Inspection Reform: Establishing an Inspectorate for Justice and Community Safety
The Government is planning significant reform to the inspection of criminal justice and community safety agencies. It is minded to create a new single agency responsible for their inspection – the inspectorate for justice and community safety. It is seeking your views by 15 June on the proposals.
Title: Inspection Reform: Establishing an Inspectorate for Justice and Community Safety
Author: Home Office, Dept for Constitutional Affairs, and Attorney General’s Office
Number of pages: 68
Date published: March 2005
Availability: Download consultation document PDF 707Kb
The report poses 3 main questions, based on 3 aspects of inspection.
Inspection for justice and community safety should act as a catalyst to help those agencies inspected improve performance both individually and working together to improve the criminal justice system (CJS) as a whole. Inspection should work across institutional boundaries to evaluate impact on service users. It should deliver independent judgements, reporting in public to provide assurance to Ministers and the public about the safe and proper delivery of services, including the treatment and conditions of those in custody. Inspection should inform policy and standard setting and be concentrated where it will add most value and deliver value for money.
Question 1: Do you agree with the proposed definition outlined above?
A single inspectorate
The creation of a new inspectorate is an opportunity to do more than simply aggregate the subject areas and activities of existing inspectorates. The report lists a number of objectives that it believes the creation of a single inspectorate can deliver.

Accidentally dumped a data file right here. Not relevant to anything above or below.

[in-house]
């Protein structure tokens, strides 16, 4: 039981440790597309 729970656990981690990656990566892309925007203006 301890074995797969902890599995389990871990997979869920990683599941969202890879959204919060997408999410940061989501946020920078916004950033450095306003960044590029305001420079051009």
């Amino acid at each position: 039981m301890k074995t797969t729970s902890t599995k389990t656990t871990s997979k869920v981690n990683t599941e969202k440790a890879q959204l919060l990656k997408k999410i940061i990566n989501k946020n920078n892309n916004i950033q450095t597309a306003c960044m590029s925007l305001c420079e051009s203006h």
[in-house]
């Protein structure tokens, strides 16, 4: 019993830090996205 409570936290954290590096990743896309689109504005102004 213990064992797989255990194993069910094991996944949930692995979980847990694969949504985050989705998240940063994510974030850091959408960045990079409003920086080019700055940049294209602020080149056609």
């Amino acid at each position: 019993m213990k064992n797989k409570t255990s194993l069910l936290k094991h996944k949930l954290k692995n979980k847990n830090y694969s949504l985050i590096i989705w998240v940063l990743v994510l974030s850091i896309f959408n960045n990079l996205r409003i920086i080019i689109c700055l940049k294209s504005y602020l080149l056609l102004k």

Deliver the Government’s principles of inspection. Inspection that provides both public assurance and service improvement that is proportionate to risk and offers value for money.
Embed a user perspective in inspection.
Support wider structural reforms of the police service, the charging process and the National Offender Management Service.
Support CJS reforms. Inspection to support cross-CJS public sector agreements and Local Criminal Justice Boards.
Safeguard inspection of the treatment and conditions of those in custody.
Build strategic direction and leadership and coherent prioritisation of inspection.
Support the frontline by reducing burden and aligning inspection methodologies.
Raise the profile of criminal justice inspection.
Deliver inspection rationalisation.
Question 2: Do you support the creation of a single inspectorate?
This consultation document invites views on what services should be inspected in the future. It outlines support for a new inspectorate to inspect the police, the Serious and Organised Crime Agency, the Crown Prosecution Service, the Courts, the National Offender Management Service, Youth Offending Teams, HM Revenue and Customs, Customs and Excise Prosecution Office, the treatment and conditions of those in custody and increased cross-CJS inspection to support Local Criminal Justice Boards.
Practitioners may be interested to note that with respect to CDRPs the report states that:
” CDRPs do not currently have a statutory inspectorate and are not inspected as a separate body, although the agencies which make up CDRPs are of course inspected on a single agency basis, and often in relation to their effectiveness in partnership working. The question of whether CDRP agencies, operating as a partnership, should collectively and regularly be inspected (as CDRPs) in order to drive through improvements in their performance has been considered. Such additional inspection would increase burdens on frontline staff, and will duplicate inspection activity undertaken in the individual CDRP agencies where this already evaluates their contributions to CDRPs. Therefore it is likely to remain the case that CDRPs will not be subject to separate inspection. ” [para 26.9]
Question 3: What services should be included (and/or excluded) within the core remit of a single inspectorate?
You can download a copy of Inspection Reform: Establishing an Inspectorate for Justice and Community Safety PDF 707Kb from the Home Office website. The full document gives in depth analysis of the proposals and raises further questions that you might like to consider.
If you have views on the proposals outlined in the document then you can contribute to the consultation by 15 June 2005. The address for contributions is:CJS Inspection Policy Unit Ground Floor, Fry Building 2 Marsham Street London, SW1P 4DF [email protected]
Last update: Monday, September 25, 2006